At high flow rates, gas flowing through porous media accelerates at pore throats and decelerates in pore bodies, giving rise to what is called inertial effects. Non-Darcy flow has been described by Forchheimer, who presented modifications.

### Laboratory methods for permeability determination

Liquid and gas permeability can be determined on core samples in the laboratory. However, gas permeability is determined most frequently because sample preparation is simplified and the analytical procedure is fairly rapid. Two methods currently exist for gas permeability determination: steady-state and unsteady-state.

### Gas permeability by steady-state method

A simplified schematic diagram of the steady-state apparatus is shown in Figure 4a. The apparatus includes a pressurized gas cylinder, a Hassler core holder, and a flowmeter. The apparatus is designed to ensure that no restrictions exist in flow lines that could cause a pressure drop between the core face and the pressure gauges. To determine air permeability, a clean, dried core sample is first placed in the core holder and pressure is applied to the rubber sleeve to seal it to the core. Air is then injected at a constant pressure until gas production rate and pressure stabilize. The pressure differential between the two ends of the core and flow rate are recorded for permeability calculation using the integrated form of Darcy's law for a compressible fluid. Thus, $k_{{a}}={\frac {2000p_{{a}}\mu q_{{a}}L}{(p_{{1}}^{{2}}-p_{{2}}^{{2}})A}}$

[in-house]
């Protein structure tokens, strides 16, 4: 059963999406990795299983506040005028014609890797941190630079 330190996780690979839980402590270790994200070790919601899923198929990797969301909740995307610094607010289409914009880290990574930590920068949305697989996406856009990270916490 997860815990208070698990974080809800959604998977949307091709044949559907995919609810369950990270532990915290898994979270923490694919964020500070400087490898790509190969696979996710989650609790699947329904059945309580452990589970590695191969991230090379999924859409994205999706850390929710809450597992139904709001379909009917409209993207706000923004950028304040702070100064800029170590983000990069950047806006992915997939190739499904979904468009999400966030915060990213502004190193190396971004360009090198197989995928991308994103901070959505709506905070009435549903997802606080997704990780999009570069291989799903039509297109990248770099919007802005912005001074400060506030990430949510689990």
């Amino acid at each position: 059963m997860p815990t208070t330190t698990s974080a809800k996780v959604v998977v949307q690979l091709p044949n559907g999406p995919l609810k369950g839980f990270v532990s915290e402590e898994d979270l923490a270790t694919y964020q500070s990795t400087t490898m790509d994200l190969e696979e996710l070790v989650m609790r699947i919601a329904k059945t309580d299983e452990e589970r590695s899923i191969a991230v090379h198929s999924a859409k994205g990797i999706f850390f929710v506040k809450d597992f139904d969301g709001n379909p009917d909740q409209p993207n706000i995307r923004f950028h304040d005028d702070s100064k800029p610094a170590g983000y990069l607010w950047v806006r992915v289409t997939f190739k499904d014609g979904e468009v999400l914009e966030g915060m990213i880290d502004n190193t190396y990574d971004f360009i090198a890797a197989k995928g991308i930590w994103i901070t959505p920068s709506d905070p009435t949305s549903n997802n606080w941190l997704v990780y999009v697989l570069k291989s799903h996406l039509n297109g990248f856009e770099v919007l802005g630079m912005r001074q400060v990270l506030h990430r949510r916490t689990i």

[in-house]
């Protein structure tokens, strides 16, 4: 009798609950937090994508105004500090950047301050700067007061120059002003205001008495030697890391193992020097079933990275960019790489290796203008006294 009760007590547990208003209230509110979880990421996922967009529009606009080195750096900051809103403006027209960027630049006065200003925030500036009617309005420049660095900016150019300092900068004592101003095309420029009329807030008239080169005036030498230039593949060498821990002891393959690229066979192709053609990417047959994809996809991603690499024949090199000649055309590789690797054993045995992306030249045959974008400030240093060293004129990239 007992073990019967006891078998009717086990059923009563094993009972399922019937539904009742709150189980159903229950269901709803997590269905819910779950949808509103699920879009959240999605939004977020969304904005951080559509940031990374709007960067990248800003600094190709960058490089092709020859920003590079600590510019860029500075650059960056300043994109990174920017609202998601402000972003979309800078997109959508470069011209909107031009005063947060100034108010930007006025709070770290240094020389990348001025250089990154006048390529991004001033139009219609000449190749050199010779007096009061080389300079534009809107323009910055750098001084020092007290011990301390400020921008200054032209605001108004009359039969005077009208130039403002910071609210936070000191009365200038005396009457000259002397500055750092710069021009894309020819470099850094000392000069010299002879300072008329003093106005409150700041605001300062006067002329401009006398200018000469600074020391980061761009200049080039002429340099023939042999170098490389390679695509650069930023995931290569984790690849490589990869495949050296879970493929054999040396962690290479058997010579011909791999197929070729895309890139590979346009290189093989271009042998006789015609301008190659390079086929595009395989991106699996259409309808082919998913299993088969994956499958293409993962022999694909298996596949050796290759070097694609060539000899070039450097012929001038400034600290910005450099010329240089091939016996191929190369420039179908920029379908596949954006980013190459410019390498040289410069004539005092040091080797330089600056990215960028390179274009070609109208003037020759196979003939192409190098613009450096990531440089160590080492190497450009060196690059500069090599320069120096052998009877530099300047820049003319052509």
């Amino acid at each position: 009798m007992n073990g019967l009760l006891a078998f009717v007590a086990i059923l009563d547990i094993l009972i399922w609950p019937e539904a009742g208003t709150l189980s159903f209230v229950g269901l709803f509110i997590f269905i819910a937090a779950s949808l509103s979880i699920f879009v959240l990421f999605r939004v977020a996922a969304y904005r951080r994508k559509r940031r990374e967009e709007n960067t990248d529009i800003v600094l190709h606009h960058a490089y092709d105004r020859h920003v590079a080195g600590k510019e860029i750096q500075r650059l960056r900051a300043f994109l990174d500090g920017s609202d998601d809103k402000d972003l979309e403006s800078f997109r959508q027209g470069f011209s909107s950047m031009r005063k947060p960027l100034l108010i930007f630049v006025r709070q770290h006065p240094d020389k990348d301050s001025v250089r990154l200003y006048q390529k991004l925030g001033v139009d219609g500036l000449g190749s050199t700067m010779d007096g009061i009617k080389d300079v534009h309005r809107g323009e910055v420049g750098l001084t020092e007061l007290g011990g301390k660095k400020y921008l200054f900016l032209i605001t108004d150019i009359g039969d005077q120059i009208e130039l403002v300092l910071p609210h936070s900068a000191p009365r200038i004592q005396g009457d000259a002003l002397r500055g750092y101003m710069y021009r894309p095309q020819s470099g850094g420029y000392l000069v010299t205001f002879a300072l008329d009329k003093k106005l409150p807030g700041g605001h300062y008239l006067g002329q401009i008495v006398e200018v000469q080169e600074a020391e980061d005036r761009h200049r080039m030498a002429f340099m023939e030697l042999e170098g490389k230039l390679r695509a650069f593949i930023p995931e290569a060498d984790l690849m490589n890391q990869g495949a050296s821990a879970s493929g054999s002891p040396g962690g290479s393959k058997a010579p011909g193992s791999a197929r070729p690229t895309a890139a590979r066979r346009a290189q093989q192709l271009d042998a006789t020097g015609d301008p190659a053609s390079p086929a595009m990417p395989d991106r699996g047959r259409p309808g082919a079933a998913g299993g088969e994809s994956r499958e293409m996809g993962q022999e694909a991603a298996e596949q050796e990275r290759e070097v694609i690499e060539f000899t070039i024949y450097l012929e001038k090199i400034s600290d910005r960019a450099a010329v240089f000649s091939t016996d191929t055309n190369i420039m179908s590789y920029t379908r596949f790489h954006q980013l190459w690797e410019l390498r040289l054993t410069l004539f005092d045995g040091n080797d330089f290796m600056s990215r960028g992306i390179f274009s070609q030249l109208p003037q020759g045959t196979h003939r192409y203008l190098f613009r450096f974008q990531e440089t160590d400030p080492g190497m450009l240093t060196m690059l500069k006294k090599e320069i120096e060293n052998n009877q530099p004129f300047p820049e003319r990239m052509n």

where

• ka = air permeability, md
• pa = atmospheric pressure, atm
• p1 = upstream pressure, atm
• p2 = outlet pressure, atm
• L = length, cm
• μ = air viscosity, cP
• qa = gas flow rate at atmospheric pressure, cm3/sec
• A = cross-sectional area, cm2

and where $V_{{a}}={\frac {qa}{A}},{\mbox{ cm/sec}}$

Measurements are usually made at several gas flow rates to ensure that flow conditions satisfy Darcy's law. In practice, gas permeability is calculated from the slope of the plot of Va versus (p12 - p22)/L, which results in a straight line passing through the origin as long as the conditions for Darcy's flow are maintained. The steady-state method has been the industry standard for many years because it is a convenient technique and the equipment is easy to operate.